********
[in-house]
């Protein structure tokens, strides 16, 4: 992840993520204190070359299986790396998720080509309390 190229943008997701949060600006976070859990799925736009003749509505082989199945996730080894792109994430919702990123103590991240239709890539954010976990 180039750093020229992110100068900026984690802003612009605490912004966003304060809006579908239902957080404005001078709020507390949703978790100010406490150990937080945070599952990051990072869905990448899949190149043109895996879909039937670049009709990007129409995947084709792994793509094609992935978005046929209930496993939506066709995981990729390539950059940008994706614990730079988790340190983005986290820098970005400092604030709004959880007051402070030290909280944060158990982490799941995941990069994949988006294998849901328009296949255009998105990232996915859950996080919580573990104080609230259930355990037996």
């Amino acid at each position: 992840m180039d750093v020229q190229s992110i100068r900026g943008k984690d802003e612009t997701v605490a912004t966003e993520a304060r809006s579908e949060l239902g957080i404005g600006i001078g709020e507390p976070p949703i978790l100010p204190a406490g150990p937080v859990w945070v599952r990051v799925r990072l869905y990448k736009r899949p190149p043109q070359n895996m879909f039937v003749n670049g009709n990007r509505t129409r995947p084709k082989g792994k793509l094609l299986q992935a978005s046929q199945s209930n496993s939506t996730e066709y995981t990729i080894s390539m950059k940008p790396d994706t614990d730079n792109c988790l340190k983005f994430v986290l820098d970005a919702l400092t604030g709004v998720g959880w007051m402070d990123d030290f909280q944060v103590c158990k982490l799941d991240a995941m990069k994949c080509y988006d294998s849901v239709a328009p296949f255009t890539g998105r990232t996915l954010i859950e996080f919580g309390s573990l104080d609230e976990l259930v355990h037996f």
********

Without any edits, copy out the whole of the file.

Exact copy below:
[in-house]
């Protein structure tokens, strides 16, 4: 992840993520204190070359299986790396998720080509309390 190229943008997701949060600006976070859990799925736009003749509505082989199945996730080894792109994430919702990123103590991240239709890539954010976990 180039750093020229992110100068900026984690802003612009605490912004966003304060809006579908239902957080404005001078709020507390949703978790100010406490150990937080945070599952990051990072869905990448899949190149043109895996879909039937670049009709990007129409995947084709792994793509094609992935978005046929209930496993939506066709995981990729390539950059940008994706614990730079988790340190983005986290820098970005400092604030709004959880007051402070030290909280944060158990982490799941995941990069994949988006294998849901328009296949255009998105990232996915859950996080919580573990104080609230259930355990037996």
């Amino acid at each position: 992840m180039d750093v020229q190229s992110i100068r900026g943008k984690d802003e612009t997701v605490a912004t966003e993520a304060r809006s579908e949060l239902g957080i404005g600006i001078g709020e507390p976070p949703i978790l100010p204190a406490g150990p937080v859990w945070v599952r990051v799925r990072l869905y990448k736009r899949p190149p043109q070359n895996m879909f039937v003749n670049g009709n990007r509505t129409r995947p084709k082989g792994k793509l094609l299986q992935a978005s046929q199945s209930n496993s939506t996730e066709y995981t990729i080894s390539m950059k940008p790396d994706t614990d730079n792109c988790l340190k983005f994430v986290l820098d970005a919702l400092t604030g709004v998720g959880w007051m402070d990123d030290f909280q944060v103590c158990k982490l799941d991240a995941m990069k994949c080509y988006d294998s849901v239709a328009p296949f255009t890539g998105r990232t996915l954010i859950e996080f919580g309390s573990l104080d609230e976990l259930v355990h037996f």